While this next play took place on a rare pass attempt for the Vikings on a 1st and 10, this will go down as my favorite play of Jefferson’s young professional career so far. With Minnesota still clinging to a 7-3 advantage late into the second quarter, the Vikings are lined up in a typically run-heavy 12-personnel with what appears to be aspirations to attack the short side of the field. Minnesota’s receiving tandem of Jefferson and Adam Thielen are lined up in an intermediate bunch twins set.
Going up against Chicago’s nickel defense, you like to think that the Vikings have the advantage if they decide to run the ball here, especially after looking at the end zone angle.
With the strong safety Gipson entering the box to combat Minnesota’s probable run play on first down, free safety Eddie Jackson is providing single-high help over the top in another off man-coverage look for the Bears. After finding out the hard way earlier in the second quarter, Chicago’s nickel back Skrine has to feel better about his matchup with fellow 31-year old Thielen lined up inside. Thielen’s shallow arrow route takes him outside toward the numbers, allowing Jefferson to comfortably sit down just outside the hash on his five-yard hitch.
Jefferson secures the catch with fellow rookie Jaylon Johnson closing hard to prevent yet another big play after the catch. Now, I’m going to nit pick just a little on this one. Receivers should turn outside towards the sideline when executing on a hitch and/or curl route, simply because the objective is to run away from all the chaos and other defenders located in the middle of the field.
But after witnessing how Jefferson embarrasses Chicago’s defense back towards the middle of the field, I’ll just shut my trap as I pick my jaw up from off the floor.
Jefferson turns up field and doesn’t shy away whatsoever from initiating the contact with Jackson, the Chicago safety. Looking at the still below, I’m guessing almost every Vikings fan would be satisfied with picking up eight or nine yards on a 1st and 10 after being corralled by both Bears defenders in Johnson and Jackson. But as we’ve seen throughout his rookie campaign, Jefferson is far from your typical NFL receiver. On this reception, Jefferson shows us the type of physicality that will be part of his game for years to come.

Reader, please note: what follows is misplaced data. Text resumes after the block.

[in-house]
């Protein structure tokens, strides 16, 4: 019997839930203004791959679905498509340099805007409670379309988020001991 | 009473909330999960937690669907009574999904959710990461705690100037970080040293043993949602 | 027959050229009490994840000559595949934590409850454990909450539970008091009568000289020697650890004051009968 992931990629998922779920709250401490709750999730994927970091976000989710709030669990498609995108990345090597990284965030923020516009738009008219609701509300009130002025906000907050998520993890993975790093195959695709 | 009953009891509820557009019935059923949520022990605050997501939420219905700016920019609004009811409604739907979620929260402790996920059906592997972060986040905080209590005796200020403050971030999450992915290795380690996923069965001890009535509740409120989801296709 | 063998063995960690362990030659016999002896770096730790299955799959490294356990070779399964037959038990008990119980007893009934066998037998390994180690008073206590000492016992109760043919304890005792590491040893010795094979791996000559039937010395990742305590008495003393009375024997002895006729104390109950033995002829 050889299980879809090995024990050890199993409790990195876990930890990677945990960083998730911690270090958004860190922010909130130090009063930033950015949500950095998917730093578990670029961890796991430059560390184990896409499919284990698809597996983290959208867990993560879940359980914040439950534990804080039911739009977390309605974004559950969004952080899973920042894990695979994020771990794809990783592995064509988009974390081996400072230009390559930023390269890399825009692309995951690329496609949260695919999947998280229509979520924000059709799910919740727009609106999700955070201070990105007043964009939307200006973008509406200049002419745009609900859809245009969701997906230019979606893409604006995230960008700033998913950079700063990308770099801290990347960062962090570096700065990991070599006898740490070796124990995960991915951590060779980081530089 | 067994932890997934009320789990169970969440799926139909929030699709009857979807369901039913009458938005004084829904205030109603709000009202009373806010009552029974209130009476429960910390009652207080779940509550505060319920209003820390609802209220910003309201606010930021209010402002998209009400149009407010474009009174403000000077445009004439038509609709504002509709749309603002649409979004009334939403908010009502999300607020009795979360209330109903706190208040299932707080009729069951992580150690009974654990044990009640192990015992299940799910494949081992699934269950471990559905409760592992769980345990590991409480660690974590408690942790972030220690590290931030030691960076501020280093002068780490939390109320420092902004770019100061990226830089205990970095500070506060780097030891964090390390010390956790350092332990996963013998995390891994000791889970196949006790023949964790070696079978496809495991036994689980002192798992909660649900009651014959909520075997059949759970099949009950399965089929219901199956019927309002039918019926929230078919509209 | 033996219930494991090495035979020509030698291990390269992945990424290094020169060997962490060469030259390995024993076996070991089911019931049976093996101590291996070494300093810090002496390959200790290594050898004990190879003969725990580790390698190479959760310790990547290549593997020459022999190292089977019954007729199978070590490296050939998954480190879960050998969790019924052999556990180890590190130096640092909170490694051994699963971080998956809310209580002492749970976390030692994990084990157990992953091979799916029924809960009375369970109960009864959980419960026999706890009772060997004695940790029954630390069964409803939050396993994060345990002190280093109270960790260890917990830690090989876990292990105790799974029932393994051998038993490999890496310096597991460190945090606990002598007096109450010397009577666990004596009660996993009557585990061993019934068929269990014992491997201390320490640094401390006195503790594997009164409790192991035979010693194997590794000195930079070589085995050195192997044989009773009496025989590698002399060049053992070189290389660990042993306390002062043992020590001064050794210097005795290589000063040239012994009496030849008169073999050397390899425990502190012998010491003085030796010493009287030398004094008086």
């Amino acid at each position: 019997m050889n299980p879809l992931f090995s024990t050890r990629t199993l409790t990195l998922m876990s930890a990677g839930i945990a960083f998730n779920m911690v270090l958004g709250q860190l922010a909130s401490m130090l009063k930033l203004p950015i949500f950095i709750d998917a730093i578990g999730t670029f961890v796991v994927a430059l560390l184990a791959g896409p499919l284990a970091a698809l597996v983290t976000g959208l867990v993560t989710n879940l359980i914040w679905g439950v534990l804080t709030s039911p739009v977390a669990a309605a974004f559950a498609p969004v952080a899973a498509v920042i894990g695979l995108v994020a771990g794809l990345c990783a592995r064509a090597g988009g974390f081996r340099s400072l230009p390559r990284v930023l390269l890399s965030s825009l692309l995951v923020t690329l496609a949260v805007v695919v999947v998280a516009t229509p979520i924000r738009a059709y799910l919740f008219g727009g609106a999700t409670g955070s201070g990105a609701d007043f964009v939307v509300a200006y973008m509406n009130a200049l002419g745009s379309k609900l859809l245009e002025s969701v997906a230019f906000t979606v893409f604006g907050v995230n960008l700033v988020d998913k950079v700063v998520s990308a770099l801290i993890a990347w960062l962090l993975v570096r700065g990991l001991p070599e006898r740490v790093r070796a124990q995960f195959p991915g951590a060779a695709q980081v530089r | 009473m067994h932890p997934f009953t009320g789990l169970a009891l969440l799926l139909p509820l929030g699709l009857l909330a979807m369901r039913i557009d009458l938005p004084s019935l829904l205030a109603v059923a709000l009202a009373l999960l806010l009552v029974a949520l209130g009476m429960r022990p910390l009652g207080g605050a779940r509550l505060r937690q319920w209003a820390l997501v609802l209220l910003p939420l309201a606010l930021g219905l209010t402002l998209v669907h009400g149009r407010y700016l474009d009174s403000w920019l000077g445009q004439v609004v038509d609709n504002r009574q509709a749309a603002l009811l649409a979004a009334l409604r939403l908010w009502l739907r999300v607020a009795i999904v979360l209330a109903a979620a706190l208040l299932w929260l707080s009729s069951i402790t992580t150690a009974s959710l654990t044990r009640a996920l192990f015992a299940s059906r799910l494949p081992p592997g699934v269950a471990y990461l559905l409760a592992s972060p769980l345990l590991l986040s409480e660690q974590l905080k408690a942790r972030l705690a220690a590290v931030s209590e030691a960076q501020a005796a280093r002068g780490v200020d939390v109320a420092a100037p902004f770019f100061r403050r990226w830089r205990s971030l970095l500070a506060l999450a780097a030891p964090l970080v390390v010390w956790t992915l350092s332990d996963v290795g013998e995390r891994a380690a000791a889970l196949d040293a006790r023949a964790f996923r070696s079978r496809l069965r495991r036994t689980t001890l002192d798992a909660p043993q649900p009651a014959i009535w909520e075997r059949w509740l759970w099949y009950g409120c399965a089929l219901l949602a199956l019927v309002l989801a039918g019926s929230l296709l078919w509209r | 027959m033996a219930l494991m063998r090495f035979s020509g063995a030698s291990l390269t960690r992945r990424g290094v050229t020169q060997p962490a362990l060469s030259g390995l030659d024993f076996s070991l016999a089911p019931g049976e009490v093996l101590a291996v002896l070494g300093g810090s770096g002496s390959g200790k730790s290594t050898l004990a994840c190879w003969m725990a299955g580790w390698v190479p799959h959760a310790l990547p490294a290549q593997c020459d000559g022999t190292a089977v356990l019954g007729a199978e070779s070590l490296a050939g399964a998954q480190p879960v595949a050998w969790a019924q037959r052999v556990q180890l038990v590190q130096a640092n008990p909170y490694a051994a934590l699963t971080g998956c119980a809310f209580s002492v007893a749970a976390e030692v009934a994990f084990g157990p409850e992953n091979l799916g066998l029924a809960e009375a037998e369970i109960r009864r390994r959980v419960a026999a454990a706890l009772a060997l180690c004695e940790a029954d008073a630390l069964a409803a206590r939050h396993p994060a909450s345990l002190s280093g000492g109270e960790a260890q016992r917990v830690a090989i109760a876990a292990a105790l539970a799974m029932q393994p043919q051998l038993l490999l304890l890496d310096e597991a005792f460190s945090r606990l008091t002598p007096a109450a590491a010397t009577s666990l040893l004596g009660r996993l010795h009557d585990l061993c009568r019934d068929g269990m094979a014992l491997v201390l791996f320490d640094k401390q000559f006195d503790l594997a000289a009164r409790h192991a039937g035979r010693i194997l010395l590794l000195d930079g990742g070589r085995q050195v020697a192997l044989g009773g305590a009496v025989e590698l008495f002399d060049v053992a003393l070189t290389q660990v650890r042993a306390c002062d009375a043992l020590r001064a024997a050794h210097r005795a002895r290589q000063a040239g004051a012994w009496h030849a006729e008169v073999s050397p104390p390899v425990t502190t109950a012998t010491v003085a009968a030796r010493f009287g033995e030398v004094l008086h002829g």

While I suspected that Jefferson would have an element of physicality to his skillset in my first film breakdown of the rookie receiver, I had no idea that he was capable of embarrassing an All-Pro like Jackson in this type of fashion. Jefferson’s forearm shiver throws Jackson to the ground like a rag doll, all while the rookie Johnson is holding on for dear life attempting to bring Jefferson to the ground.
Jefferson then proceeds to assert his will onto Bears cornerback Kyle Fuller as he continues to push the pile, eventually falling forward for a gain of 13 yards.
This is the stuff of legends right here, folks. Rookie receivers who have the ability to consistently run away from professional defensive backs are not supposed to have this in their bag as well. If you haven’t been made aware before Monday night, I’m sure you know by now that Jefferson is considerably different from the rest.
And believe me, he’s not afraid to tell the opposing defense about the carnage that just took place as a result of his physical dominance. The kid is a gosh darn DOG. No two ways around it.
If the Vikings continue to play at a high level over the course of the next three home games against the Dallas Cowboys, Carolina Panthers and Jacksonville Jaguars — and inch their way closer and closer to the NFC playoff picture — Jefferson will have no choice but to force the media to crown him as the third Vikings wide receiver to win the Rookie of the Year award.
The kid’s an absolute dog, Minnesota.